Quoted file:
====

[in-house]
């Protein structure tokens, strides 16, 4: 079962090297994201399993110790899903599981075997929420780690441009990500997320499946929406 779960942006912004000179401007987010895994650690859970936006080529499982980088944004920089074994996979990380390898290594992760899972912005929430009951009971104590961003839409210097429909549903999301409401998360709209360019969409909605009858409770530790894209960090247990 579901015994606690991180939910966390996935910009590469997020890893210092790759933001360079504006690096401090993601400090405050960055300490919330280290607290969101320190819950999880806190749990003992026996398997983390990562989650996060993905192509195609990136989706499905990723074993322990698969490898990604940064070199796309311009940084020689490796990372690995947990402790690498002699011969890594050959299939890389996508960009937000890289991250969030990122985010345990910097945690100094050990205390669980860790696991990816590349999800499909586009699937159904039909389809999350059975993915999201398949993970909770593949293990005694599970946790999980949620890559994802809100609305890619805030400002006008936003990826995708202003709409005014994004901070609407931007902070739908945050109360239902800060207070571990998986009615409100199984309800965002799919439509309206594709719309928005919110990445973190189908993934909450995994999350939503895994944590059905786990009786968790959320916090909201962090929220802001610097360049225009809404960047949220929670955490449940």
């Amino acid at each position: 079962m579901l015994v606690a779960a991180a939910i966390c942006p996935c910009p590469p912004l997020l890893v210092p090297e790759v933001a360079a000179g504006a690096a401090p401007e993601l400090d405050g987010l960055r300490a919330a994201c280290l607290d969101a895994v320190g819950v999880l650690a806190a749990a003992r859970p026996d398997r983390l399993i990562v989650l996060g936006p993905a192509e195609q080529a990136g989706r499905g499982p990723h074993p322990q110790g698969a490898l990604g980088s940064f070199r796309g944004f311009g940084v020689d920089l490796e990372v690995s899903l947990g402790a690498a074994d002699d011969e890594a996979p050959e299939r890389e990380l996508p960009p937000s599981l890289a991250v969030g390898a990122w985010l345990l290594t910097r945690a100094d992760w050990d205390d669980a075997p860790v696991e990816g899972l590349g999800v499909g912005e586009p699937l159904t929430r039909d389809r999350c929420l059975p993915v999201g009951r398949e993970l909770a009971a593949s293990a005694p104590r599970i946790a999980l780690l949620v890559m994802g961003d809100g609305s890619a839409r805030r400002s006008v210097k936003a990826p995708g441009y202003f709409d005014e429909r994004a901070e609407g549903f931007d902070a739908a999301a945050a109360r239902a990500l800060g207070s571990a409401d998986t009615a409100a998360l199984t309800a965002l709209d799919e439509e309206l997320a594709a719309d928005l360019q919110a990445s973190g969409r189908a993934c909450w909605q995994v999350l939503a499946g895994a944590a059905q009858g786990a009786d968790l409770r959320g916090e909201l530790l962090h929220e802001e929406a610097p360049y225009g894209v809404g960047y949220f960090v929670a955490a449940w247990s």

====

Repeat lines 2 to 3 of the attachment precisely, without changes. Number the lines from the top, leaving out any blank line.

């Protein structure tokens, strides 16, 4: 079962090297994201399993110790899903599981075997929420780690441009990500997320499946929406 779960942006912004000179401007987010895994650690859970936006080529499982980088944004920089074994996979990380390898290594992760899972912005929430009951009971104590961003839409210097429909549903999301409401998360709209360019969409909605009858409770530790894209960090247990 579901015994606690991180939910966390996935910009590469997020890893210092790759933001360079504006690096401090993601400090405050960055300490919330280290607290969101320190819950999880806190749990003992026996398997983390990562989650996060993905192509195609990136989706499905990723074993322990698969490898990604940064070199796309311009940084020689490796990372690995947990402790690498002699011969890594050959299939890389996508960009937000890289991250969030990122985010345990910097945690100094050990205390669980860790696991990816590349999800499909586009699937159904039909389809999350059975993915999201398949993970909770593949293990005694599970946790999980949620890559994802809100609305890619805030400002006008936003990826995708202003709409005014994004901070609407931007902070739908945050109360239902800060207070571990998986009615409100199984309800965002799919439509309206594709719309928005919110990445973190189908993934909450995994999350939503895994944590059905786990009786968790959320916090909201962090929220802001610097360049225009809404960047949220929670955490449940």
């Amino acid at each position: 079962m579901l015994v606690a779960a991180a939910i966390c942006p996935c910009p590469p912004l997020l890893v210092p090297e790759v933001a360079a000179g504006a690096a401090p401007e993601l400090d405050g987010l960055r300490a919330a994201c280290l607290d969101a895994v320190g819950v999880l650690a806190a749990a003992r859970p026996d398997r983390l399993i990562v989650l996060g936006p993905a192509e195609q080529a990136g989706r499905g499982p990723h074993p322990q110790g698969a490898l990604g980088s940064f070199r796309g944004f311009g940084v020689d920089l490796e990372v690995s899903l947990g402790a690498a074994d002699d011969e890594a996979p050959e299939r890389e990380l996508p960009p937000s599981l890289a991250v969030g390898a990122w985010l345990l290594t910097r945690a100094d992760w050990d205390d669980a075997p860790v696991e990816g899972l590349g999800v499909g912005e586009p699937l159904t929430r039909d389809r999350c929420l059975p993915v999201g009951r398949e993970l909770a009971a593949s293990a005694p104590r599970i946790a999980l780690l949620v890559m994802g961003d809100g609305s890619a839409r805030r400002s006008v210097k936003a990826p995708g441009y202003f709409d005014e429909r994004a901070e609407g549903f931007d902070a739908a999301a945050a109360r239902a990500l800060g207070s571990a409401d998986t009615a409100a998360l199984t309800a965002l709209d799919e439509e309206l997320a594709a719309d928005l360019q919110a990445s973190g969409r189908a993934c909450w909605q995994v999350l939503a499946g895994a944590a059905q009858g786990a009786d968790l409770r959320g916090e909201l530790l962090h929220e802001e929406a610097p360049y225009g894209v809404g960047y949220f960090v929670a955490a449940w247990s």